Professor Jeffrey T. Sammons has opened his African American History Seminar to Draper students!
Tuesdays, 4:55 – 7:40
Jeffrey Sammons: ks11[at]nyu.edu
The purpose of this course is to afford participants the opportunity to produce an original research paper on any aspect, in any period, of the history of African Americans broadly construed. The course is designed so as to introduce new material and new ways of looking at familiar material for more senior students and to provide foundational support to those with no or limited graduate level exposure to African American History and/or training in historical research methods and theory as related to the subject material. Much of both sets of supports will be found through classic and cutting-edge scholarly products rather than through explicitly instructional sources. The objective is to help you ask the right kinds of questions of the material, as any subject is only as important as the questions asked of it. The finished product, of twenty-five to thirty pages, will satisfy the seminar requirement for the Masters degree if the grade is B or higher.
During the first five weeks of the course we will discuss common readings. All participants will be expected to read all assigned materials and contribute meaningfully to class discussions. During that period, those students without a project in mind should be seriously exploring and developing a topic. I expect that during these early weeks that all of you will consult with me on the basis of need. Those who have a firm topic should inform me immediately for an assessment of viability and acceptability.
This coming Monday, Draperite Anni Irish will be teaching a class at the Brooklyn Brainery on the history of the American Freak Show. Come one, come all!
August 25, 6:30 – 8:00 PM
The Brooklyn Brainery
190 Underhill Ave
Brooklyn, NY 11238
Full details available here.
The Department of History at New York University presents
NEW DIRECTIONS IN THE HISTORY OF POLITICAL THOUGHT with Quentin Skinner
Presentations and Panel Discussion by:
Quentin Skinner (Queen Mary University of London)
Classical Rhetoric as a Key to Unlock Renaissance Political Thought
Annabel S. Brett (Cambridge University)
Revisiting the Relationship between History and Philosophy
Sankar Muthu (University of Chicago)
On the Intellectual History of Global Connections in Enlightenment Political Thought
Thursday, March 13, 4-6pm
Jurow Hall (Silver Center), 100 Washington Square East (and Waverly Place)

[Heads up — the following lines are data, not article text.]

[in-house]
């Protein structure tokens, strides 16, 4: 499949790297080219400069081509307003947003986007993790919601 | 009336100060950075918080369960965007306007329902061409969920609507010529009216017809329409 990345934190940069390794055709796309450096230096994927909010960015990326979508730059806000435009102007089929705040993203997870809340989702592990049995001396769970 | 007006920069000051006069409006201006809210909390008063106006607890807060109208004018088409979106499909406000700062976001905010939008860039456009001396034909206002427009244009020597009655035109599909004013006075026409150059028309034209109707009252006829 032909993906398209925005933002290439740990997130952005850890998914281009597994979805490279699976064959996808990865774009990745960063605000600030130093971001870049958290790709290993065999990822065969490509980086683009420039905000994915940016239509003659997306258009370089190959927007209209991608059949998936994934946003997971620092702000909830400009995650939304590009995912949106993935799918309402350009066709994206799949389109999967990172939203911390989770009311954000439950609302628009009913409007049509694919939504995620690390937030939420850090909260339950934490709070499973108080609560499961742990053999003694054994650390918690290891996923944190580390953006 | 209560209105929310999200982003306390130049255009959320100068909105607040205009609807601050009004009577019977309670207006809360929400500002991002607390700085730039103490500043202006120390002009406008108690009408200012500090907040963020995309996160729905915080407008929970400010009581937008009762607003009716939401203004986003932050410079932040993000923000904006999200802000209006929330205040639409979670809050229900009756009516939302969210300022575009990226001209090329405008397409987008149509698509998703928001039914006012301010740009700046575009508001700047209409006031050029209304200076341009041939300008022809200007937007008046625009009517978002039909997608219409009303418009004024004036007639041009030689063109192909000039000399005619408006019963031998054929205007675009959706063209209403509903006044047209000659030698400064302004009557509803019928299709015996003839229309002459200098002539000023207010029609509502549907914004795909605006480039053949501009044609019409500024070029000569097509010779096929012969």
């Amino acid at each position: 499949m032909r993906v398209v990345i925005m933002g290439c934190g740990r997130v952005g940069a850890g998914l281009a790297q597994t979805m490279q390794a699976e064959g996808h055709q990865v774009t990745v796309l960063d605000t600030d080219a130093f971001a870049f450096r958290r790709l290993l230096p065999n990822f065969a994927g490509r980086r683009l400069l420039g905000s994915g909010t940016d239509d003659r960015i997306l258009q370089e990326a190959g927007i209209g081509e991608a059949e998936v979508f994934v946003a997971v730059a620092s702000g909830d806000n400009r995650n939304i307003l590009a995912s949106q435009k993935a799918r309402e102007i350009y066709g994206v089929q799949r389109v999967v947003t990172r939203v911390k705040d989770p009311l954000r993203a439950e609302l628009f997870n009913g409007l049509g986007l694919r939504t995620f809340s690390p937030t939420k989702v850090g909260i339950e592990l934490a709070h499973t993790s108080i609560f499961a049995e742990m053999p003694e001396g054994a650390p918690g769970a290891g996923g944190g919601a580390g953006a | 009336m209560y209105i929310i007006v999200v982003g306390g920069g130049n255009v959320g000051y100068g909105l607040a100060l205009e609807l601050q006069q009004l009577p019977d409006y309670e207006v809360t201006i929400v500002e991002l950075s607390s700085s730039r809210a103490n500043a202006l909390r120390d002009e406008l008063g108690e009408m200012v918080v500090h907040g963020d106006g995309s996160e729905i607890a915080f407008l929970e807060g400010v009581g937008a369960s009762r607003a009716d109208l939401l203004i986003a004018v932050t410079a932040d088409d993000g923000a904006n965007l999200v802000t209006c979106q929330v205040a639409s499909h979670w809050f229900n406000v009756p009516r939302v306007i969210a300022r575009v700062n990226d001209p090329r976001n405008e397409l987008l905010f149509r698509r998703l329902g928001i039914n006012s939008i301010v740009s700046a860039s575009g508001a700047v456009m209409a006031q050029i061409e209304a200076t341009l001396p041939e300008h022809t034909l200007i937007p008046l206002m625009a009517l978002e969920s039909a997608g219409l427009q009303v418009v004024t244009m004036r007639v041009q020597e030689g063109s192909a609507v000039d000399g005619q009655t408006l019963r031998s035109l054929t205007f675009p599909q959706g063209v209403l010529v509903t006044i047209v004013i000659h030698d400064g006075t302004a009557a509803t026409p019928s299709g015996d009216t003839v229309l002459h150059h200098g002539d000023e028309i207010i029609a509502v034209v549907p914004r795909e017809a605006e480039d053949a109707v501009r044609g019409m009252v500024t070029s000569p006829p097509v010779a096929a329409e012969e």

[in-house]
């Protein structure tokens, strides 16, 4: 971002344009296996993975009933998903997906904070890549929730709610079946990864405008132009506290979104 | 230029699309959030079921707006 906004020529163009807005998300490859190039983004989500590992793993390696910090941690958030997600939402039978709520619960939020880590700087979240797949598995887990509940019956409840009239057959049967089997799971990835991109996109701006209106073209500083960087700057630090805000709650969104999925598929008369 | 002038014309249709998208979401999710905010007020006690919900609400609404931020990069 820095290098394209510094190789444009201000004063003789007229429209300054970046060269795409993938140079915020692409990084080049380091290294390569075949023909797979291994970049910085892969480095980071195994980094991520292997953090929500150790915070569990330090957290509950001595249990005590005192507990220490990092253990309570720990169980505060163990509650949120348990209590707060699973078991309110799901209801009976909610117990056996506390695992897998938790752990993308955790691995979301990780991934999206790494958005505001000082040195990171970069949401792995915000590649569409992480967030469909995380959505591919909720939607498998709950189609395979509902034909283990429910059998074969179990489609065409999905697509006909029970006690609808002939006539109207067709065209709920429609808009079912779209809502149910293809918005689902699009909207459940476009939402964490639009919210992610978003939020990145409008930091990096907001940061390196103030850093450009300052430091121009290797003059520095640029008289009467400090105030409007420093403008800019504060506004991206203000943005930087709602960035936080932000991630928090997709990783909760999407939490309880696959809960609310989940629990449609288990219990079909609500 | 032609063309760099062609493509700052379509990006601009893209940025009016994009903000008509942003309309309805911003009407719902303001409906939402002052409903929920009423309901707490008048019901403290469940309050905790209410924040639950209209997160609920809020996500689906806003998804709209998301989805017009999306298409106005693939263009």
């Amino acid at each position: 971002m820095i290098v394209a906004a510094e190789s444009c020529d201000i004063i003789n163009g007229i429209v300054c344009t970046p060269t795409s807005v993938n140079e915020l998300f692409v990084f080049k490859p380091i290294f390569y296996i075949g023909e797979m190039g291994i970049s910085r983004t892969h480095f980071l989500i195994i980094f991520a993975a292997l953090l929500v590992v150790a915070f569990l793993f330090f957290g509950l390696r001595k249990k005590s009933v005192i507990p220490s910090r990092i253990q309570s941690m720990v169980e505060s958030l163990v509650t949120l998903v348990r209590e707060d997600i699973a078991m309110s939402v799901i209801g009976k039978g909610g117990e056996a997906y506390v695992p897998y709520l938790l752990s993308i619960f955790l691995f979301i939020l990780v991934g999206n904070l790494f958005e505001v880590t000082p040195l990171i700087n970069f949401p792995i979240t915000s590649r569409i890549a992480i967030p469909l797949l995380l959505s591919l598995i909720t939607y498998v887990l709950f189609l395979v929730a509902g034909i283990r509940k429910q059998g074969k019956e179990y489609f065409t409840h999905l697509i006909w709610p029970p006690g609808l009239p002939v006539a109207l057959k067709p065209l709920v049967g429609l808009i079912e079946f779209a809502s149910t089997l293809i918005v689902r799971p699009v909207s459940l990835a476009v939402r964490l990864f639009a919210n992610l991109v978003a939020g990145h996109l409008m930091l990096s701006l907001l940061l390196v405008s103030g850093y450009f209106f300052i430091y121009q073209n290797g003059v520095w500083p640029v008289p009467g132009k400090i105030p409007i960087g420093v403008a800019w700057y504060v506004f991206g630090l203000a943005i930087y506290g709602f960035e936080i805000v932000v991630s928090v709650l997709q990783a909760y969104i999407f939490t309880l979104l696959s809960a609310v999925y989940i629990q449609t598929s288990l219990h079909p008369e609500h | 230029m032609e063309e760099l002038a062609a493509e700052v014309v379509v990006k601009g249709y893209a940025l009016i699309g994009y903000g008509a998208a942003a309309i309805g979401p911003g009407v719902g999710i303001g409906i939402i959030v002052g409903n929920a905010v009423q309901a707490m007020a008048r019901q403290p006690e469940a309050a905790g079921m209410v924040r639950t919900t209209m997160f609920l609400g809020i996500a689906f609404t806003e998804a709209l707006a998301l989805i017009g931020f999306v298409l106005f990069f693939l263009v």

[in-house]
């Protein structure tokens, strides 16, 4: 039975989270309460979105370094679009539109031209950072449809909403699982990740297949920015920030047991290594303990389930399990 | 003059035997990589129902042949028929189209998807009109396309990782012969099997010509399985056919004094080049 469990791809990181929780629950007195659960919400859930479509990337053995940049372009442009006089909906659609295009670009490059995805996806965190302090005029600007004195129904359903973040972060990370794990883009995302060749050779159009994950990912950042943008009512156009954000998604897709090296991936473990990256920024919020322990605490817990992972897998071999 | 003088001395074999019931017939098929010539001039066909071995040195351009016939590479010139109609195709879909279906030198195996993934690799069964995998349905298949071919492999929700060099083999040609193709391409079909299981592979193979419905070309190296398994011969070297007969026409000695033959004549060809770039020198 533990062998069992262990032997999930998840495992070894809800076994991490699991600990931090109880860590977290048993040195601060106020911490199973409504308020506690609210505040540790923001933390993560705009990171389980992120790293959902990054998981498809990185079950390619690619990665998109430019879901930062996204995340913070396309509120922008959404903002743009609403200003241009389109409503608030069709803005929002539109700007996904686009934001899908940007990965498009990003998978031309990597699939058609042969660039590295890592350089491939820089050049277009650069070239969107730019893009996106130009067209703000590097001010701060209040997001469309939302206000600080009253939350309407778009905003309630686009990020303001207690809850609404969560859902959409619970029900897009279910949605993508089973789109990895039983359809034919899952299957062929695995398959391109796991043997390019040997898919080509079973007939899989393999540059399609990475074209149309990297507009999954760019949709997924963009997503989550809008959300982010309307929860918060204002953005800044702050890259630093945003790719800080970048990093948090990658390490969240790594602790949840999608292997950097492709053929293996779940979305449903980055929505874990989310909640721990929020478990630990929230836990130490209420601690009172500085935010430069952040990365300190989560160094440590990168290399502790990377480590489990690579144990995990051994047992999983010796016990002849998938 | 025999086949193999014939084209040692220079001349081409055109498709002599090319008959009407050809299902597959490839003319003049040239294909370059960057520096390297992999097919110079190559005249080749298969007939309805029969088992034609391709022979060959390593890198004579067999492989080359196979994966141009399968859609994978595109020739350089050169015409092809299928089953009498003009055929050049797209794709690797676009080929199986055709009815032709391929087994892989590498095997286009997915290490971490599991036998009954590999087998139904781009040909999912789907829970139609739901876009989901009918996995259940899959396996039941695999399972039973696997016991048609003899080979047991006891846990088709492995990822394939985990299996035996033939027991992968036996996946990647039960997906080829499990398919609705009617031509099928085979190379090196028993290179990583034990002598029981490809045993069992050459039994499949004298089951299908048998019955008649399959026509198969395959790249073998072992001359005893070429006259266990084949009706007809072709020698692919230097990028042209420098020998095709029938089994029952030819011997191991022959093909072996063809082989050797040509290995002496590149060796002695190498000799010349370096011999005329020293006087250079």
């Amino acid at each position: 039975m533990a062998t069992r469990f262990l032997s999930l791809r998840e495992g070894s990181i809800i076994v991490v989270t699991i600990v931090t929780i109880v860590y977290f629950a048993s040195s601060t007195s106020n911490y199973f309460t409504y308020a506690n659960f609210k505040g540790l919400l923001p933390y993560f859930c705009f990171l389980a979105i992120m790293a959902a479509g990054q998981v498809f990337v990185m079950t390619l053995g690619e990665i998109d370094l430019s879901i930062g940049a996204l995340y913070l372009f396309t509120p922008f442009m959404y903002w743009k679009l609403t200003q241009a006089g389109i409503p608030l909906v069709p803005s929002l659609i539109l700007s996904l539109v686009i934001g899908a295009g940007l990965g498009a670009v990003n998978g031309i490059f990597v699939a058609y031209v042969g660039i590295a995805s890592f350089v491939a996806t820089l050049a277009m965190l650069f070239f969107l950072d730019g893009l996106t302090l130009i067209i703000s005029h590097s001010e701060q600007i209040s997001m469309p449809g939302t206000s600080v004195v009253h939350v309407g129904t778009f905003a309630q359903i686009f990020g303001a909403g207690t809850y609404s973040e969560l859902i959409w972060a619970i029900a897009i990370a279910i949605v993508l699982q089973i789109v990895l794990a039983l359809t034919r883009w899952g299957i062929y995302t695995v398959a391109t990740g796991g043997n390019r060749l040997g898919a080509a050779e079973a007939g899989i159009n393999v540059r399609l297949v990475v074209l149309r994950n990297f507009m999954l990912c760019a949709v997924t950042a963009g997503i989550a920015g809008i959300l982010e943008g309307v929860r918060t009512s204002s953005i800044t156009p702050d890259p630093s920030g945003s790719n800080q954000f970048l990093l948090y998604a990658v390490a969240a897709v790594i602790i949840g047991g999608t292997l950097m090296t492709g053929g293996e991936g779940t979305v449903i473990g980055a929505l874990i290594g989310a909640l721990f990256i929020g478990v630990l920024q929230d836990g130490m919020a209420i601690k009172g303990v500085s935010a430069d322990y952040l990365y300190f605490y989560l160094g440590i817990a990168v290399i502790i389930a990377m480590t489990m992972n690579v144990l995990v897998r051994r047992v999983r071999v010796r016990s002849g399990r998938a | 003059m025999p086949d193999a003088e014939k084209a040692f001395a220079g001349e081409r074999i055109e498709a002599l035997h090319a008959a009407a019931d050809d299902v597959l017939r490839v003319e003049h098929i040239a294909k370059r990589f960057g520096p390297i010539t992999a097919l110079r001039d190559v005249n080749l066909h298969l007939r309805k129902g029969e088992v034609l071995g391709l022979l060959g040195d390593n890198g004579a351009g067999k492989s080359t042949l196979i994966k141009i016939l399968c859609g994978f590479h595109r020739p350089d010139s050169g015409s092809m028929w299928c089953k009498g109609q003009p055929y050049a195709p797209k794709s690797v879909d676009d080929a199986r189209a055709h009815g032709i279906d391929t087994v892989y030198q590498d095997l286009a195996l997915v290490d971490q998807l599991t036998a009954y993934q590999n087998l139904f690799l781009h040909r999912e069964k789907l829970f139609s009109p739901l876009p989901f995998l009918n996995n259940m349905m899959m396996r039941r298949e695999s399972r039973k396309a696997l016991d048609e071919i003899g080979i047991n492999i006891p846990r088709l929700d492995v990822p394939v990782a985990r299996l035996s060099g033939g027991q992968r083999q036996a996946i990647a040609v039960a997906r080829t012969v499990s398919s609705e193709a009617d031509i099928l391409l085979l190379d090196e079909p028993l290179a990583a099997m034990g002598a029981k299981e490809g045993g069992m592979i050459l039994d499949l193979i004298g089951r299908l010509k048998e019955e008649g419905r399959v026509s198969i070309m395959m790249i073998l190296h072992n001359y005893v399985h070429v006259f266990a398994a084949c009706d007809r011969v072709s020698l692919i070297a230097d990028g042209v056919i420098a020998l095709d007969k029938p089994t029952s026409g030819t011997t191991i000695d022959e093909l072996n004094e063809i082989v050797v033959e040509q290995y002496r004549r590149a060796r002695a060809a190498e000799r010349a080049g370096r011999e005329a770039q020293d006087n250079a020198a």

A reception will follow the event.
Co-Sponsored by the History Department, the Graduate School of Arts and Science, the Intellectual History Workshop, and the Center for European and Mediterranean Studies.
Draper Student Organisation presents:
John W. Draper Program Speaker Series
“Thank You Suharto: How I Became an Academic”
Wednesday, Nov 20 at 8:45pm
14 University Place
(pizza and refreshments will be provided)
Prof. Taylor M. Easum
Assistant Professor/Faculty Fellow of Draper Program
Taylor M. Easum is an historian of Asia, with a keen interest in Thailand and urban history. He recently completed his Ph.D. in History at the University of Wisconsin, Madison. His research lies at the intersection of cities, power, and space in Asian history. In his research and writing, Dr. Easum explores the relationship between local history and broad historical queries, such as the nature of empire or the spread of nationalism. He is particularly interested, for example, in refocusing historical debate away from the Asian metropolis and toward the intermediate, secondary, and smaller cities of the region. His ongoing research into the urban historical traditions of mainland Southeast Asia also deals with issues of historical preservation, memory and identity, especially as manifested in urban space.
The Draper Student Organization is proud to announce the 2013-2014 “John W. Draper Program Speaker Series”. This year’s series will feature a remarkable selection NYU professors who share their latest academic research as well as their experience in the academic world.
Reflecting the John W. Draper Program’s belief that the pressing issues of humanities and social sciences are most fruitfully explored through cross-disciplinary approaches, each year’s speaker series presents prominent professors from across the spectrum of departments at NYU’s Graduate School of Arts & Science.
Friday October 18th, 2013
King Juan Carlos Center
53 Washington Square South
7th Floor—Room 701
Are you a current BA or MA student interested in pursuing a Ph.D. in History in
your near or distant future? The NYU Department of History presents a panel
discussion hosted by current History Ph.D. students to answer your questions on
what it’s like to be in a History doctoral program. Perspectives from BA-to-Ph.D.
and MA-to-Ph.D. students will be shared. Panelists include:
Timo McGregor—A first year and international student perspective.
Betty Banks—A second year perspective.
Anasa Hicks—A third year perspective.
Kate Mulry—The dissertation writing phase.
Beatrice Wayne—The Graduate History Student Association.
RSVP required to email@example.com. Refreshments will be served.